Netflix’s The Gentlemen review: “Fun, but nothing we haven’t seen before from Guy Ritchie”

The Gentlemen
(Image: © Netflix)

GamesRadar+ Verdict

Despite stellar performances from Theo James and Kaya Scodelario, Netflix’s The Gentlemen feels like something we have seen many times before from Guy Ritchie. But what it lacks in originality, it makes up for in humor and an array of colorful characters.

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When Netflix announced its upcoming series from Guy Ritchie, spun off from one of his most recent films The Gentlemen, I was a little skeptical about how the director would transfer his trademark tangled tales of cockney crimes and grimy gangsters onto the small screen. But through the use of a great cast, relatable social commentary, and humor, The Gentleman series lives up to what fans expect from Ritchie, despite being nothing we haven't seen from the director before.   

Series vs. Movie

The Gentlemen

(Image credit: Netflix)

Netflix’s The Gentlemen flips the script on the movie and focuses on the posh toffs whose land is being used for criminal activity. The series follows The White Lotus’ Theo James as Duke Eddie Horniman who inherits his father’s country estate, only to find a cannabis empire is being run from underneath the ground by Susie Glass, played by Skins’ Kaya Scodelario, the daughter of infamous kingpin Bobby Glass (Ray Winstone). In an attempt to rid his family of the unwanted operation, Eddie dives further into the underworld of criminality and begins to find a taste for it.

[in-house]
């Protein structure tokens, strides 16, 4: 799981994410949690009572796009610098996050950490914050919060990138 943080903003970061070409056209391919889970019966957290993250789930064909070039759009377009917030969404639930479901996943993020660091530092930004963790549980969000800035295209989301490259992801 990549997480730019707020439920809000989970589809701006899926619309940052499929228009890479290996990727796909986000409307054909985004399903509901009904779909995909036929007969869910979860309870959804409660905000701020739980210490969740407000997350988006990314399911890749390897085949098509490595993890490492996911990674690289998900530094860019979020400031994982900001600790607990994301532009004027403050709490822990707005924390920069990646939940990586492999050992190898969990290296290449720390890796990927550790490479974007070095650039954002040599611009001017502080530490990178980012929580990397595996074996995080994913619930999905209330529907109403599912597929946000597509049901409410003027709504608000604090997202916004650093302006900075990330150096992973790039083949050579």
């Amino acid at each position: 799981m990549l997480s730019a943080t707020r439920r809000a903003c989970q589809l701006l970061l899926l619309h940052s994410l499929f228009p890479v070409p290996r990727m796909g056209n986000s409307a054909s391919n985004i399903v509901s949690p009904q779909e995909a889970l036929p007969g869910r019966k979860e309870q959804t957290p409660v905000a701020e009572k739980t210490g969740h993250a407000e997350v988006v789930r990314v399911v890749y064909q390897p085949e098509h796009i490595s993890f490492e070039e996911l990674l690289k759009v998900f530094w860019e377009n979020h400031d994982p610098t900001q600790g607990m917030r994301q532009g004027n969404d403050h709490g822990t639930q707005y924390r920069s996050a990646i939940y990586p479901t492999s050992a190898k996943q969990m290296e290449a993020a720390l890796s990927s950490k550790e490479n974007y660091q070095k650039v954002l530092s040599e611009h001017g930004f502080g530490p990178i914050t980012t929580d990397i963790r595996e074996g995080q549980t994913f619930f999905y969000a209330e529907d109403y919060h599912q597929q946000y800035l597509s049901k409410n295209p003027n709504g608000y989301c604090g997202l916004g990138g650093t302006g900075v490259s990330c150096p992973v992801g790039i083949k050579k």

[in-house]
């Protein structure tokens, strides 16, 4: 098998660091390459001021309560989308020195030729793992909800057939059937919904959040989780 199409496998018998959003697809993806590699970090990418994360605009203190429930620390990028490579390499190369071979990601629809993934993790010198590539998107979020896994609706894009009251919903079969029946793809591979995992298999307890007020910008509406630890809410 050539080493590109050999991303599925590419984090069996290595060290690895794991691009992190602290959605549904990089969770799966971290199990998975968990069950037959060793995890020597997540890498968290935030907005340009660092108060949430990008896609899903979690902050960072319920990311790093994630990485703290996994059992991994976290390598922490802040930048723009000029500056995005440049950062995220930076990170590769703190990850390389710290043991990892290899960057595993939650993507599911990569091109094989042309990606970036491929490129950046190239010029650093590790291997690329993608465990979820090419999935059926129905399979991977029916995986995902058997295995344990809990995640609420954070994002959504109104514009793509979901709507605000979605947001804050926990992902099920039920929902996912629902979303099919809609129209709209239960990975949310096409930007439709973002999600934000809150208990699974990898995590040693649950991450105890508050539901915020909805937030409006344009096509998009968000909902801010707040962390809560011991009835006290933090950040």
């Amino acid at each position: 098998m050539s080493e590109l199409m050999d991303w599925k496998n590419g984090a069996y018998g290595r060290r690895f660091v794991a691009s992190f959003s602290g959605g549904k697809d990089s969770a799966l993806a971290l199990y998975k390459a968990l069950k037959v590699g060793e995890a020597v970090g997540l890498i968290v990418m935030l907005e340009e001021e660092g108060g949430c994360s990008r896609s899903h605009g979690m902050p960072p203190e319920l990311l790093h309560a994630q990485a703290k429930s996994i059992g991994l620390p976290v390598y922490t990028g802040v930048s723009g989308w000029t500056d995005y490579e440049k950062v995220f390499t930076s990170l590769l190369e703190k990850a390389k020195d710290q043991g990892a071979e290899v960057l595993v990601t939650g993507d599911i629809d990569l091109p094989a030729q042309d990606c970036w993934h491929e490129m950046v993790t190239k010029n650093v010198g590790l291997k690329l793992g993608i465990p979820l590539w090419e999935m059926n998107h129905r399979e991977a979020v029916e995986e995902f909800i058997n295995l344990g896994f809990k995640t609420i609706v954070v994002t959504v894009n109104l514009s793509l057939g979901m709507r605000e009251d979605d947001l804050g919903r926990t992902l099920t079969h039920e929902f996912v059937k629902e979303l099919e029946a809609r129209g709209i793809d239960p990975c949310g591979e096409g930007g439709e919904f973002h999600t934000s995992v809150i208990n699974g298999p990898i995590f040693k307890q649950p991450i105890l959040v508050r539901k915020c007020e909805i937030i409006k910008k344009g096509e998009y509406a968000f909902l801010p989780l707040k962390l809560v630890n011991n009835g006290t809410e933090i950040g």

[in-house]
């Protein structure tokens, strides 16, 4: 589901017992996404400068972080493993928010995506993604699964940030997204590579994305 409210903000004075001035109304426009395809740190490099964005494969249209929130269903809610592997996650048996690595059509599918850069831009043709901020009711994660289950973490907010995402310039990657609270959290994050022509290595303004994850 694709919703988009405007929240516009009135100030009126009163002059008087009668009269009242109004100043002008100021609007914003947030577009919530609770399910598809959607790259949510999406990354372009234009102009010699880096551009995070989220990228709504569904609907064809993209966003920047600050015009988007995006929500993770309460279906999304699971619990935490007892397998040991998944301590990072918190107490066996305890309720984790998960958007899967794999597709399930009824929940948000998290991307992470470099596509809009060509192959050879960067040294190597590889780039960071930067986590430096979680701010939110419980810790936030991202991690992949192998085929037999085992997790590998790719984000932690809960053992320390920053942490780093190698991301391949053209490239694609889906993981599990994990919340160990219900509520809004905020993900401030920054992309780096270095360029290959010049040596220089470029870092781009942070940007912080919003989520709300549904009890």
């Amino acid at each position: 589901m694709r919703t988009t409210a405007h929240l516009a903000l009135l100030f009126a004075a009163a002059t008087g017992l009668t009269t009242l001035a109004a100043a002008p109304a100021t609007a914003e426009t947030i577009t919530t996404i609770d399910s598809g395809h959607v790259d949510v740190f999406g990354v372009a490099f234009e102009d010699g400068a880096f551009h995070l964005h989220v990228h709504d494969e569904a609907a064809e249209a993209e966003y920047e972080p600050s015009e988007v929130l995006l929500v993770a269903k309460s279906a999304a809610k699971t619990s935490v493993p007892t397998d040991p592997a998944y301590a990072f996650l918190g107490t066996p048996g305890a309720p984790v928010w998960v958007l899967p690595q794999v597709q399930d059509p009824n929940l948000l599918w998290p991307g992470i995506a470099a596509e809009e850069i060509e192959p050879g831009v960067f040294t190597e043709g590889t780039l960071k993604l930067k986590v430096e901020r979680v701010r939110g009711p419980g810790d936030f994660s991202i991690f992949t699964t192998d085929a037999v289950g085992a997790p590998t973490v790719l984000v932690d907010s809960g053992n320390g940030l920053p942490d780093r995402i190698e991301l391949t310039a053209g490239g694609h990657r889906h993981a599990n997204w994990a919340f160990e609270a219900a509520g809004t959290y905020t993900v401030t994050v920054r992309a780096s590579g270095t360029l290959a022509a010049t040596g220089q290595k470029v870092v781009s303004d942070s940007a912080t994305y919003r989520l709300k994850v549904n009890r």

From the sleek costuming to the riddled language, it is pretty obvious the series is from the mind of the man who brought us the 2019 flick. Spinning off from that movie is an immense task, but rather than rehashing the exact story (which I am so glad they decided not to do), the series tells the tale through Eddie’s eyes. By doing this we see a different side to the business and more importantly, get a look at how the different classes from the traveling community to the elite interact, which we only got a small taste of in the film. 

However, certain aspects of the series feel like a cheap copy of the film. At first glance, Susie Glass looks like a carbon copy of the movie’s cockney princess played by Michelle Dockery, from her stylish appearance, the Louboutins, and even the accent. Similarly, the villain in both stories is portrayed by a wealthy American who uses money and social class to try and outsmart the criminals. Because of this, some of the twists and turns in the show are easy to predict and take the fun out of it. In this sense, the show feels a bit ‘been there done that’, but that isn't necessarily a bad thing as the formula works, we just know what's coming. 

Theo and Kaya steal the show

The Gentlemen

(Image credit: Netflix)

The show’s dazzling ensemble from Breaking Bad’s Giancarlo Esposito to Ritchie veteran Vinnie Jones, truly carries the series, not to mention James and Scodelario completely stealing the show.